PE replacements, student input and straight talk
Alex Caton | Friday, April 10, 2015
In April 2014, the University announced it would replace the freshman PE requirement with a new First Year of Studies class beginning in fall of 2015. Having passed the swim test with flying colors and become a force in team handball as a freshman, I can’t say I was pleased about it. I was less pleased when First Year of Studies Dean, skillful speaker and fellow blues player Rev. Hugh Page told the South Bend Tribune, “The decision was made based on what we see around the country and what’s in the best interest of our students.” This approach is, as I’ve argued elsewhere, an incomplete way to go about making decisions since the actions of our peer universities shouldn’t dictate what we do here and because “in the best interest of our students” comes off a little paternalistic when the ad-hoc committee making this decision last spring did not have a student on it.
But since the decision was made long ago, the important thing this April is to make sure that whatever form the new First Year Studies course takes is a positive use of students’ time. The class of 2019 will be the most talented and accomplished class ever to attend Notre Dame until the class of 2020 moves in, and it deserves to have academic requirements worthy of its attention and increasing sums of money. Eliminating PE will lay off or reassign at least 12 people on the University’s payroll and remove another timeslot where a smartphone and MacBook-dependent generation can be uninterruptedly social. In short, we need a really good reason to back up the change.
A proposed syllabus exists. I can’t get a copy of it. But having read around the topic and talked with some who are important enough to see the syllabus, I am going to do something I rarely do in The Observer and remain neutral for now.
We know at least the following. The class, called the “Moreau First Year Experience,” will be a graded, one-credit-per-semester course with a 50-minute meeting once a week. Thematically the class is based on the “five pillars” of a Holy Cross Education — mind, heart, zeal, family and hope — and seven themes — “Orientation to University Life, Strategies for Health and Wholeness, Community Standards and Cultural Competence, Strategies for Success in the Classroom, Discernment, Cultivation of Spiritual Life and Mind-Body Awareness.” There will be light reading and/or online assignments to complete before class to guide discussions and a capstone project at the end of each semester. All this will hopefully be commensurate with the time commitment of a normal one-credit course.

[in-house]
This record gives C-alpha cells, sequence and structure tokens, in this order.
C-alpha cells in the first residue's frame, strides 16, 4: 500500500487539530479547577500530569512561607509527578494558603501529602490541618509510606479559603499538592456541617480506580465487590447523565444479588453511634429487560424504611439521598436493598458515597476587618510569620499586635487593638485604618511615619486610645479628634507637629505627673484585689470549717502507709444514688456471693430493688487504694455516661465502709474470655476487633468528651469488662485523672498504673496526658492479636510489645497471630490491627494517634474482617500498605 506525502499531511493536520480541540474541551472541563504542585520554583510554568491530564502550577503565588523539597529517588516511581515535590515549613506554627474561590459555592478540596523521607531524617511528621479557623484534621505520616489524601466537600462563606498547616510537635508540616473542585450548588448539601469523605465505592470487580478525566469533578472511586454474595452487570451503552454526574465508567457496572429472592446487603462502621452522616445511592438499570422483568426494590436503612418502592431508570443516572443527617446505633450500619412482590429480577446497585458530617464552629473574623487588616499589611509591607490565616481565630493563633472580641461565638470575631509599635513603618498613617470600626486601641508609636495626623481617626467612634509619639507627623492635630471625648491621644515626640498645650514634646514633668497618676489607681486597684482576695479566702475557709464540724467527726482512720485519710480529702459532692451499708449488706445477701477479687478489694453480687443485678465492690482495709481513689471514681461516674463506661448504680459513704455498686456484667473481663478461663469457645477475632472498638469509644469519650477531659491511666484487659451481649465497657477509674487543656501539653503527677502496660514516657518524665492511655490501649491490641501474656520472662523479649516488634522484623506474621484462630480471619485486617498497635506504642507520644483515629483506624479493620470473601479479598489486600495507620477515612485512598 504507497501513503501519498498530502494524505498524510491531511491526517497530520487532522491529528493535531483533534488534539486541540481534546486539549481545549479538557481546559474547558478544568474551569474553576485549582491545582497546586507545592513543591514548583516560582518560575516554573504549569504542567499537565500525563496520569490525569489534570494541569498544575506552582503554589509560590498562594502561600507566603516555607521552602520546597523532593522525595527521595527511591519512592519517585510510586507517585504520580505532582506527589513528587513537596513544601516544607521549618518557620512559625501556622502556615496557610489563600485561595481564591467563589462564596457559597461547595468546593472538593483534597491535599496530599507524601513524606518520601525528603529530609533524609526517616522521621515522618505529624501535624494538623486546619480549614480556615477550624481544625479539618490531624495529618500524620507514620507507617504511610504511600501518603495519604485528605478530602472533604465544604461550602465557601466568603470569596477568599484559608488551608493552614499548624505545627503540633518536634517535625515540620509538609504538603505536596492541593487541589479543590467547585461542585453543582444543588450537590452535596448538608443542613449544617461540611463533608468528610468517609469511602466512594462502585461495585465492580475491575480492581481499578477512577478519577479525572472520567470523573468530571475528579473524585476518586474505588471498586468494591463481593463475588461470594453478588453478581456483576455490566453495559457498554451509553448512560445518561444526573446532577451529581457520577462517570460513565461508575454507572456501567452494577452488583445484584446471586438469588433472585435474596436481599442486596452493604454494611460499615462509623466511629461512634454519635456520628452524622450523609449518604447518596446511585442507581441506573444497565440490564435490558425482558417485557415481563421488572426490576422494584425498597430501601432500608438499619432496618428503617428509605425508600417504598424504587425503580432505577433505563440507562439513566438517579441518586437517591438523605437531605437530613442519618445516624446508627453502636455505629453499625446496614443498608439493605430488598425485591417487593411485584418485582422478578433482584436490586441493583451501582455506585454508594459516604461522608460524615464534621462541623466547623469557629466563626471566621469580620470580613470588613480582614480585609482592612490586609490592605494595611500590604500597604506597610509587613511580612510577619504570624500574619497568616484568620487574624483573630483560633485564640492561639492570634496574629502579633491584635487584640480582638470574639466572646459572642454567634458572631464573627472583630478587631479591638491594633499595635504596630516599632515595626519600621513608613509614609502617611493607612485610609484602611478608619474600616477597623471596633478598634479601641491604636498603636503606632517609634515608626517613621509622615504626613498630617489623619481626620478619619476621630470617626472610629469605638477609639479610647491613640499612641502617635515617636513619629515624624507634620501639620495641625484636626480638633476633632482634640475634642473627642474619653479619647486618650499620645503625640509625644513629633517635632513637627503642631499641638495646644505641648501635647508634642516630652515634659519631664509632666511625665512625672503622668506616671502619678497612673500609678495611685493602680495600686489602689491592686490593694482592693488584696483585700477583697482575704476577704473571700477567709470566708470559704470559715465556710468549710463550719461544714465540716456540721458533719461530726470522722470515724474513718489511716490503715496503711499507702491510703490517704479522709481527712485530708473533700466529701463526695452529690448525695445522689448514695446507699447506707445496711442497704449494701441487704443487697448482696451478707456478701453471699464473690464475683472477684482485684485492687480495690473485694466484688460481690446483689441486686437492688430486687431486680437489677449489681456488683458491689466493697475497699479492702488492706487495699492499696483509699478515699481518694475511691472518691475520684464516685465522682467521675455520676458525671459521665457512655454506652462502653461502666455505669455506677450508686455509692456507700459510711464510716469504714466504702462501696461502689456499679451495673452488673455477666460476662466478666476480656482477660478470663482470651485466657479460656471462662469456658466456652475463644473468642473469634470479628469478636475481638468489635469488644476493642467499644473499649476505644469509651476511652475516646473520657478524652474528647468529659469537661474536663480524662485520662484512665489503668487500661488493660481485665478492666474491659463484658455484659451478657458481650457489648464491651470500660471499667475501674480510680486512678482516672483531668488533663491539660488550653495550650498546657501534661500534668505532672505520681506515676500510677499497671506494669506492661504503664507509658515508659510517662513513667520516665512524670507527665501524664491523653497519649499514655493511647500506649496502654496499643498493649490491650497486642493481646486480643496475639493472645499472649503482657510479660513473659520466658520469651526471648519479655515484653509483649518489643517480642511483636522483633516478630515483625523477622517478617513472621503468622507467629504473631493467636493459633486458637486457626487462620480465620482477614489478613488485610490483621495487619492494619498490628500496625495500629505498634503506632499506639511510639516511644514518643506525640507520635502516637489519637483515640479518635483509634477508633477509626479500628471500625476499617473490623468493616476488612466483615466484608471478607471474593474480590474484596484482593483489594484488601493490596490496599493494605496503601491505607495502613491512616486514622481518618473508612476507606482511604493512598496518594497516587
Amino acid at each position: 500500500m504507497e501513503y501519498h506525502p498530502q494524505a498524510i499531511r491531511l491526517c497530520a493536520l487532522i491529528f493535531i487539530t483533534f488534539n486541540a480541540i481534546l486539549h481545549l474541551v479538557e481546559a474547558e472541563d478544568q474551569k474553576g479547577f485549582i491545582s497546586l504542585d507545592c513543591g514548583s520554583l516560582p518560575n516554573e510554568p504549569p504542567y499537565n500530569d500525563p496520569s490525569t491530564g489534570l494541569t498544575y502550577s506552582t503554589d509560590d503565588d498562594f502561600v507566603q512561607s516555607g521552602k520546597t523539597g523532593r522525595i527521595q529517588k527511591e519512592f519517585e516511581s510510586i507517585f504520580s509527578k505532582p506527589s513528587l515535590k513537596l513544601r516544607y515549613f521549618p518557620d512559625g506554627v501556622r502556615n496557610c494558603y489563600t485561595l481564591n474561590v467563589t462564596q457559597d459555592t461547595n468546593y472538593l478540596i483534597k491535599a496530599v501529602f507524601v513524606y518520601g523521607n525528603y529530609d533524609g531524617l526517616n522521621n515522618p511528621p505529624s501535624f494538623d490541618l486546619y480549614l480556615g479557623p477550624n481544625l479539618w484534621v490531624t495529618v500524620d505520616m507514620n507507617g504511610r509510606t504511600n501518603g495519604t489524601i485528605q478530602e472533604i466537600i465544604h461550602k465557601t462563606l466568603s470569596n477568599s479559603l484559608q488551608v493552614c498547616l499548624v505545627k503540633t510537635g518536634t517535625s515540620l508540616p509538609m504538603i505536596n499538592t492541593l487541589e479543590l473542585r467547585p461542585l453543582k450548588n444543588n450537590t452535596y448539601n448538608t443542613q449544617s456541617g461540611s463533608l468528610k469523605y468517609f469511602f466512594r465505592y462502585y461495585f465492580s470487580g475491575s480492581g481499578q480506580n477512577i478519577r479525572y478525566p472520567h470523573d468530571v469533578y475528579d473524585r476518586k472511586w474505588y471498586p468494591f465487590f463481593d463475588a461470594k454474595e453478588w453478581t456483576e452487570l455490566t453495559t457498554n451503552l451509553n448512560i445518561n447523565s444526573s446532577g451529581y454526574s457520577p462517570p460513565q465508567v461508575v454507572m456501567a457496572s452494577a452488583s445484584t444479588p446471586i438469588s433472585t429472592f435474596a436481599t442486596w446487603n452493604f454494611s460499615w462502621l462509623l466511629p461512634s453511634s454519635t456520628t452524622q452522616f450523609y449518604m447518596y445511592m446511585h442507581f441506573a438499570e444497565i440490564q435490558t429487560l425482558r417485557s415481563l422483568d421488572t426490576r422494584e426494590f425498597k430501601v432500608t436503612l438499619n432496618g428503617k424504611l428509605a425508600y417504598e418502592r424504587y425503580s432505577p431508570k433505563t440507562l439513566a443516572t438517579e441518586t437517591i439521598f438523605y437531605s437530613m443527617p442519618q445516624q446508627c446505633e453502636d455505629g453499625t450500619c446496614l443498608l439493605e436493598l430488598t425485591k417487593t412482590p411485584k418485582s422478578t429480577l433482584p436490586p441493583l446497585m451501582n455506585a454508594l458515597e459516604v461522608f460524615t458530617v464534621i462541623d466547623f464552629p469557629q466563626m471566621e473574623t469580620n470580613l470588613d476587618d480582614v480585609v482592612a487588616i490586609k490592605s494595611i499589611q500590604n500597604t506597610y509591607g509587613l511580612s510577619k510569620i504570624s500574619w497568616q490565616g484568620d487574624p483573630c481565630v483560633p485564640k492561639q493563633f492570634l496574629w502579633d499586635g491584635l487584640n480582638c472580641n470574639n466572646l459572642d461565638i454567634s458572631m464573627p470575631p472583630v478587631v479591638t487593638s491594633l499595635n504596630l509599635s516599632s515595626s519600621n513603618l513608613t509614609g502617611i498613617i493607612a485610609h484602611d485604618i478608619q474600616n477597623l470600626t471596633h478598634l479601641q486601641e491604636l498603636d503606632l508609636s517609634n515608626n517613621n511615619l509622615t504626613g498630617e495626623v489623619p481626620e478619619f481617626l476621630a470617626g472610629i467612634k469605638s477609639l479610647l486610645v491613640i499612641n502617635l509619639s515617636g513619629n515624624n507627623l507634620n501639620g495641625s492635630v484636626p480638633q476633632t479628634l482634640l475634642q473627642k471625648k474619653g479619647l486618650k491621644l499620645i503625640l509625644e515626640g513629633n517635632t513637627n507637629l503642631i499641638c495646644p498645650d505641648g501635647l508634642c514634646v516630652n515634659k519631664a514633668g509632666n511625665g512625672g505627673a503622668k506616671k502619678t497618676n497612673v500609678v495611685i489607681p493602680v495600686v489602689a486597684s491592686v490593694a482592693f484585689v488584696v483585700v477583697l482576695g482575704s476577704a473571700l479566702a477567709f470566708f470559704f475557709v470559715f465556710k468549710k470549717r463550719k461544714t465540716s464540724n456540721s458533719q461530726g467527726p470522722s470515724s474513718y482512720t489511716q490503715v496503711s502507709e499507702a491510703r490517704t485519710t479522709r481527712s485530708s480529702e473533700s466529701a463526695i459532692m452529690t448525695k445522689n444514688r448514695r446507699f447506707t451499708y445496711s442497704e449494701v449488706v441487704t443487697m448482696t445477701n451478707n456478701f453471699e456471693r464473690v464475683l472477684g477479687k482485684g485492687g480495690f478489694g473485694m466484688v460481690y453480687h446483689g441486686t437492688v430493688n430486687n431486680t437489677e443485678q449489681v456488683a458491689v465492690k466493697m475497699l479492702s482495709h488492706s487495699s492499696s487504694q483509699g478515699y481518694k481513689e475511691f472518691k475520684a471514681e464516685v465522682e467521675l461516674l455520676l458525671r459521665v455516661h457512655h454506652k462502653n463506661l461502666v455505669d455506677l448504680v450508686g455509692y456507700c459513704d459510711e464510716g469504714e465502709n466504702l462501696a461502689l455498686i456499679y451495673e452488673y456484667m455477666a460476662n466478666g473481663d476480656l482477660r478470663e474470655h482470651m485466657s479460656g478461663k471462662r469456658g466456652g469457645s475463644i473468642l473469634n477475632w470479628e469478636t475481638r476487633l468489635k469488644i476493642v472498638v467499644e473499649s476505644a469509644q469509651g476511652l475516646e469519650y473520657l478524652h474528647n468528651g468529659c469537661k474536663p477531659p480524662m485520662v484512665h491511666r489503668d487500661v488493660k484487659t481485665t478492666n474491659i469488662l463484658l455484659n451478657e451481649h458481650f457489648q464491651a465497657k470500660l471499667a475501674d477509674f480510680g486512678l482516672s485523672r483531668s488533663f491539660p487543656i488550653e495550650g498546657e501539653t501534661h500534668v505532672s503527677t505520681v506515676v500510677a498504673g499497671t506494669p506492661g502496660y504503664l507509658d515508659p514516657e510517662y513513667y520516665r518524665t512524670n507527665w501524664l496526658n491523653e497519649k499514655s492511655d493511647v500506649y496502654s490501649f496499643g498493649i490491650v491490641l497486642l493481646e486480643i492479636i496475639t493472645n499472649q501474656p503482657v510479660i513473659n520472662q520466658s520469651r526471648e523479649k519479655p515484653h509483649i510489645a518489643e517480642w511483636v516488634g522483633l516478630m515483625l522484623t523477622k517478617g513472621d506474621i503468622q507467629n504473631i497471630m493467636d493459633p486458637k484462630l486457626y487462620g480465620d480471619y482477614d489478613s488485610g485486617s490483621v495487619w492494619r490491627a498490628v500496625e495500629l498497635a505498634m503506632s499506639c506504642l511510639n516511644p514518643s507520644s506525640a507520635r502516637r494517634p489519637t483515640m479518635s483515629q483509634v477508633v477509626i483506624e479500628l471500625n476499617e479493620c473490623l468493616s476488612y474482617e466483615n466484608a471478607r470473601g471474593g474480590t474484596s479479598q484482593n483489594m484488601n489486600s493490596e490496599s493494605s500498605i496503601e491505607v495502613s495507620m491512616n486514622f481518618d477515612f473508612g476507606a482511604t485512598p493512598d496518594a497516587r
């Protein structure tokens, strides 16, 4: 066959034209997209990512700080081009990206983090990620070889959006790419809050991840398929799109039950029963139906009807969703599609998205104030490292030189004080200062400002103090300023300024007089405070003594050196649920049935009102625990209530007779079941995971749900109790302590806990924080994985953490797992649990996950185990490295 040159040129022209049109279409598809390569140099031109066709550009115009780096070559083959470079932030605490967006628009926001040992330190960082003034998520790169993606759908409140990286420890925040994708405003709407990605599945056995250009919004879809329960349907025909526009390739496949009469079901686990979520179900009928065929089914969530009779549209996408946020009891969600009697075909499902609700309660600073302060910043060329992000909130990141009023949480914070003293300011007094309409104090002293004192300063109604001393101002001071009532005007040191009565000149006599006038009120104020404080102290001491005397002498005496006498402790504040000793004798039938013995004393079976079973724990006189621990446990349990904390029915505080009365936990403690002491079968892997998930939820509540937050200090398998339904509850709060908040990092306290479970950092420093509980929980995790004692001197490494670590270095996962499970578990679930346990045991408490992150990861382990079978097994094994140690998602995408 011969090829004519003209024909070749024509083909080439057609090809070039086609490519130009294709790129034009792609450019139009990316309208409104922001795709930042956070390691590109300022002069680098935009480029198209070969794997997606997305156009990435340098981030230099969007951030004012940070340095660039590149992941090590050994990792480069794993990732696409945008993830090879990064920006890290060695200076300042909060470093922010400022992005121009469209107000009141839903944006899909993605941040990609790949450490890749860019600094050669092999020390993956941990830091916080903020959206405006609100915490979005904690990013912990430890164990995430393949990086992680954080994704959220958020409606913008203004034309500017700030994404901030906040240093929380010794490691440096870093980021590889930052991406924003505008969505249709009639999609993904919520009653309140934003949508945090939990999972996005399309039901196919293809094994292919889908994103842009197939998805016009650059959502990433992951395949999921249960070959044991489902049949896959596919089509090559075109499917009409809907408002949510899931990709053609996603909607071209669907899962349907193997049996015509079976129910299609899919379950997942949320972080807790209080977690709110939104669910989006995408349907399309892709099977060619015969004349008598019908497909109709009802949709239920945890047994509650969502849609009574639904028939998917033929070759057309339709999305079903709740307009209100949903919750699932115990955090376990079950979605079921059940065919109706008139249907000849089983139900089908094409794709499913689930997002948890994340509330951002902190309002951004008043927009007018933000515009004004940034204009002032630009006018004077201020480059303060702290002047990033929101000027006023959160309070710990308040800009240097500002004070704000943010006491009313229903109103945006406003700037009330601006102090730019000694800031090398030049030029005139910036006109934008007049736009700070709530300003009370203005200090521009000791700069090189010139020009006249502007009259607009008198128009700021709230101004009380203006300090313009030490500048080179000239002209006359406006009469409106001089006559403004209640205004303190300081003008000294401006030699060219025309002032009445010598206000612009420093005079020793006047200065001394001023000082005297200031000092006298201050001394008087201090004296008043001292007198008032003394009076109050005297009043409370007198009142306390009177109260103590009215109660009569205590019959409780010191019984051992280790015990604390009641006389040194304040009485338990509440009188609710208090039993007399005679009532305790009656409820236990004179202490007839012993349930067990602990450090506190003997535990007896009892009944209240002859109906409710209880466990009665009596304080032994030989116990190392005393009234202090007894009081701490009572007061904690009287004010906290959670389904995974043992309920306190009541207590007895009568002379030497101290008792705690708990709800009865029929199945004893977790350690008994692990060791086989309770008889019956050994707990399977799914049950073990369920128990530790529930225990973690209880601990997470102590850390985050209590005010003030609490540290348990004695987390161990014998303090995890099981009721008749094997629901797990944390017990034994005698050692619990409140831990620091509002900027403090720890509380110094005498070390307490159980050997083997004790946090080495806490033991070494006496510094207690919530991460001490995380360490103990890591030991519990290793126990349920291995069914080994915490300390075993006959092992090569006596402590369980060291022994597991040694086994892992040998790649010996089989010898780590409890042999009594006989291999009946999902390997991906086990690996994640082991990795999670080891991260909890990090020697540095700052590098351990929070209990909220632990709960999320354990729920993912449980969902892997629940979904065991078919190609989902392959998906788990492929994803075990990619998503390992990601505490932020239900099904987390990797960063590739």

One could not infer this information from the University’s press release last April, in which Dean Page was quoted saying the following: “Rebranding and further centralizing health, wellness and cultural competency initiatives campus-wide — within the context of an integrative paradigm for our First Year Experience — better enables us to meet the evolving needs of students. It also promises to strengthen and diversify linkages between the academic, co-curricular and residential dimensions of the larger Notre Dame ethos and the Congregation of Holy Cross educational charism that informs it.”
“Initiatives campus-wide — within the context of an integrative paradigm … to meet the evolving needs of students” is weighed down with more linguistic baggage than Lindsay Lohan riding a Conestoga wagon. Capping it off with linkages, ethos and an informative charism gives it a buzzwordy finish that tells us nothing about the content of the course. Were someone, hypothetically, inclined not to like a given policy change and looking for weak, nonspecific verbiage to demean in writing as devoid of substance and indicative of a bad policy program, this would be it. If someone looking for evidence that purely in the name of doing as the Ivies do we were going to pan a constructive, decades-proven method of soberly acquainting Notre Dame students from every corner of campus, this passage would be the smoking gun.
What brought me around to the possibility that this change could be a good idea was talking with Jake Wittenberg, a fellow Stedsman and a student representative to the team designing the course. When I asked him how the course accomplishes anything you couldn’t get from simply living as a Notre Dame student, Witt said this over email: “Oftentimes students are only made aware of the incredible resources available to them too late to truly take advantage of them (I think everyone knows this feeling).” As a second semester senior who sometimes regrets never applying for a CUSE grant and just found out that you can access Ancestry.com through the library website, this resonates with me.
I’m not ready to embrace the course. I’m concerned about firing staff, inflating grades and decentering physical activity from student life. But I’m not ready to trash it in the student newspaper yet, either. For policy-making administrators not interested in stoking 1,000-person strong online petitions and viewpoint wars, the way forward is simple: Get students involved, stop making big decisions at the end of the year and, for the love of God, stop using “paradigm.”
The views expressed in this column are those of the author and not necessarily those of The Observer.